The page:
In a Statement of Admitted Facts, which was filed with the Provincial Court, the three accused acknowledged that the above schemes were designed to hide from the regulator the trading losses which had been incurred. Proper reporting of these losses on the monthly regulatory reporting would have alerted the regulators to the existence of a capital deficiency. If additional capital injections were not made on a timely basis, the regulators would then have required Osler Inc. to cease operations immediately.

The necessity to maintain minimum free capital is important since it is one of the cornerstones in the protection of customers and other creditors against insolvency of a brokerage firm. It serves to allow members of the public to place their funds with brokers in confidence that such funds are safe. On an ongoing basis, brokerage firms are required to report on their capital position on a monthly basis to their primary regulator (the TSE in the case of Osler Inc.). Firms are also required to provide annual detailed financial statements accompanied by an auditor's report.

The misstatement of the net free capital position of Osler Inc. started in April 1996 when the firm reported an excess net free capital position of $1,637,000 at a time when there was a capital deficiency of $1,405,000, representing a misstatement of $3,042,000. The misstatements continued until the final monthly report filed in October 1997 where the capital deficiency had increased to $68,879,000. The misstatement by the firm was in the amount of $67,187,000. During the entire period, Osler Inc. was in a deficient position for regulatory capital.

Part of Osler Inc.'s capital deficiency was financed through repurchase agreements entered into one of its customers, the Canadian Co-operative Credit Society ("CCCS"). Contrary to the Securities Act, these repurchase agreements were not contained in enforceable written agreements. In fact, they were not even shown on the books and records of Osler Inc. as repurchase agreements. The securities were recorded as "sales" to CCCS at prices higher than their actual market values. Gaudet, Chesnutt, and Cohen in their Statement of Admitted Facts acknowledged that this was done to mislead the regulator and to create a false impression of the liquidity of the firm. By December 15, 1987, Osler Inc. had three repurchase agreements with CCCS totaling $475 million not covered by enforceable written agreements. When Osler Inc. was not able to fulfill the repurchase commitments, CCCS eventually sold out the positions at a loss of almost $40 million.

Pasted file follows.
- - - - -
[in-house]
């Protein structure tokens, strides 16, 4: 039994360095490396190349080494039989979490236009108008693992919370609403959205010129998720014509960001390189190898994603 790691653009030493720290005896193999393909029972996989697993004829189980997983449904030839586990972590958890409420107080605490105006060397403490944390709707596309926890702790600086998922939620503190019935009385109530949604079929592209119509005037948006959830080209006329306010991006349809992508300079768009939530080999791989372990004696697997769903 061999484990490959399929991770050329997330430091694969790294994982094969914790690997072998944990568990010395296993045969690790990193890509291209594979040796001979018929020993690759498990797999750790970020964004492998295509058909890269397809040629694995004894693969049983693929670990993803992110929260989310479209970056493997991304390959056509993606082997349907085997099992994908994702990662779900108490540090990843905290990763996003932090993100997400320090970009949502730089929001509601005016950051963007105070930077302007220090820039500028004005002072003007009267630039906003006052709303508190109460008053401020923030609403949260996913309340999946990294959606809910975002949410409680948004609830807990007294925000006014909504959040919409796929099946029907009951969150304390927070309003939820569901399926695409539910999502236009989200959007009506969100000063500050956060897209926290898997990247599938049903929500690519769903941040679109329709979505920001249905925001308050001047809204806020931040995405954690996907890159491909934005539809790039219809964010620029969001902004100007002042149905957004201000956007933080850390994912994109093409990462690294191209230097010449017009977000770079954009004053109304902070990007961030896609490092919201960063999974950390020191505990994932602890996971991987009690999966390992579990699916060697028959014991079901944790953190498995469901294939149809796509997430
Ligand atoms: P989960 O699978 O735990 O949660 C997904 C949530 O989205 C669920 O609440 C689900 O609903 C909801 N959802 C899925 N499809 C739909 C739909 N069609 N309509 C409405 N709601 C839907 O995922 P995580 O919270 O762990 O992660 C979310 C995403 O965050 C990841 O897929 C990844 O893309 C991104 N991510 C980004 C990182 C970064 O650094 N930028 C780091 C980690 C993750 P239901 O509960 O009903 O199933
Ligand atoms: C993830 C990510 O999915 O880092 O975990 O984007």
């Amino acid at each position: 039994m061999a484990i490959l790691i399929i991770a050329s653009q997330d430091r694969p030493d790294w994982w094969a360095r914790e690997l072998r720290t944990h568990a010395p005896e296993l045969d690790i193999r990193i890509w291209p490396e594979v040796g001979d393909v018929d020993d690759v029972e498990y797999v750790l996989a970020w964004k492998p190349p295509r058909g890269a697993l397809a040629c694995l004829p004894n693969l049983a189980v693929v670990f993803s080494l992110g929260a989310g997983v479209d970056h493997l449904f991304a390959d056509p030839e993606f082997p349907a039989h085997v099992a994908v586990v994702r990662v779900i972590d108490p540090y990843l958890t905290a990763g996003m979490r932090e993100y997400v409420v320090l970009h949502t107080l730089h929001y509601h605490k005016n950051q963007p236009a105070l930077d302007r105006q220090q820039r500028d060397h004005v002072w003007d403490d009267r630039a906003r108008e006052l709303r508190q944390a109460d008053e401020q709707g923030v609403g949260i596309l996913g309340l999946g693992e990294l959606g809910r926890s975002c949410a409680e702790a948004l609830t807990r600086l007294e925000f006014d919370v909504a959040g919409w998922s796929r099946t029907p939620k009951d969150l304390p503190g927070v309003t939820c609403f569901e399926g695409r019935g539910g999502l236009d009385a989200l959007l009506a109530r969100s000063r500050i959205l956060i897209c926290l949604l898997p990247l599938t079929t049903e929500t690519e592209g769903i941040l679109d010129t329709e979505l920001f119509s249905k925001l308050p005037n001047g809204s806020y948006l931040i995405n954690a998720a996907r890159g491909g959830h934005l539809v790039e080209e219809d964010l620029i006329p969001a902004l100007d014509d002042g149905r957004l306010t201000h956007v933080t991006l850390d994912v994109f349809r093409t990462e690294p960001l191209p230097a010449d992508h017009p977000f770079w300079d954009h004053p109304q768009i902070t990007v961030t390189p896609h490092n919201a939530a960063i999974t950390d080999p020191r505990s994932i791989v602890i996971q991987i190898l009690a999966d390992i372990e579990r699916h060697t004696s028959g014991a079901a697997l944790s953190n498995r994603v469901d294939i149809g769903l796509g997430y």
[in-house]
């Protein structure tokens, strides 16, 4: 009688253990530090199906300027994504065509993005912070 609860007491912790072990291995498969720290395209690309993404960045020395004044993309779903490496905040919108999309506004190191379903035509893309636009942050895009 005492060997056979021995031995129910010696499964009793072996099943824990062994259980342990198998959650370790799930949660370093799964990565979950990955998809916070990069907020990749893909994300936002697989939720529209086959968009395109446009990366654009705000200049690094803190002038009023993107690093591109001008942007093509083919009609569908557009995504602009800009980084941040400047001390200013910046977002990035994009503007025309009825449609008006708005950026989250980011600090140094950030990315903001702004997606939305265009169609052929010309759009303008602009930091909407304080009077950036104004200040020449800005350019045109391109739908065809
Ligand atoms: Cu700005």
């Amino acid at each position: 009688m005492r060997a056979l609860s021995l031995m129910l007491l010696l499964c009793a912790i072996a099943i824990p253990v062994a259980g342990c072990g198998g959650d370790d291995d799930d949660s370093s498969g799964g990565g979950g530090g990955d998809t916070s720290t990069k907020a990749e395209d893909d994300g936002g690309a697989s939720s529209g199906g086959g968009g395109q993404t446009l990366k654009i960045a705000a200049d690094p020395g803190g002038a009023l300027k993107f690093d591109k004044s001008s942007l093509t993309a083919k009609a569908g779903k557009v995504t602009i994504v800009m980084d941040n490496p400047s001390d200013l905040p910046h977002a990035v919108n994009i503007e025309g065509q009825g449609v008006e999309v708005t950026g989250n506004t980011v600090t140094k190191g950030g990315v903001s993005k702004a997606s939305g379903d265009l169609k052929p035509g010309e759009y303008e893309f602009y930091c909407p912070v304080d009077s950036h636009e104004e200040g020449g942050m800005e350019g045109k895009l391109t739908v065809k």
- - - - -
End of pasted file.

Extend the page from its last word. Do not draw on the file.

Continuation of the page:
The three accused also admitted to misleading the auditors of Osler Inc., Coopers & Lybrand, with respect to the financial situation and outstanding liabilities of Osler Inc. in relation to the audit for the year ended March 31, 1997. This was done by forwarding to the auditors a Letter of Representation containing numerous false and misleading representations knowing that the auditor would rely on them. The capital deficiency by that time was approximately $5,959,000. However, the amount reported was an excess net free capital position of $471,000.

The ruling brought the Enforcement Branch's investigation and prosecution in the Osler matter to an end. The above result not only sets a precedent in terms of the length of sentence and the amount of the fine, it also sends a very important message about the significance of compliance with the self-reporting rules imposed by securities regulators.

Reference: Larry Waite

Director of Enforcement (416) 593-8156

Thomas J. Lockwood, Q.C.

Counsel (416) 598-2323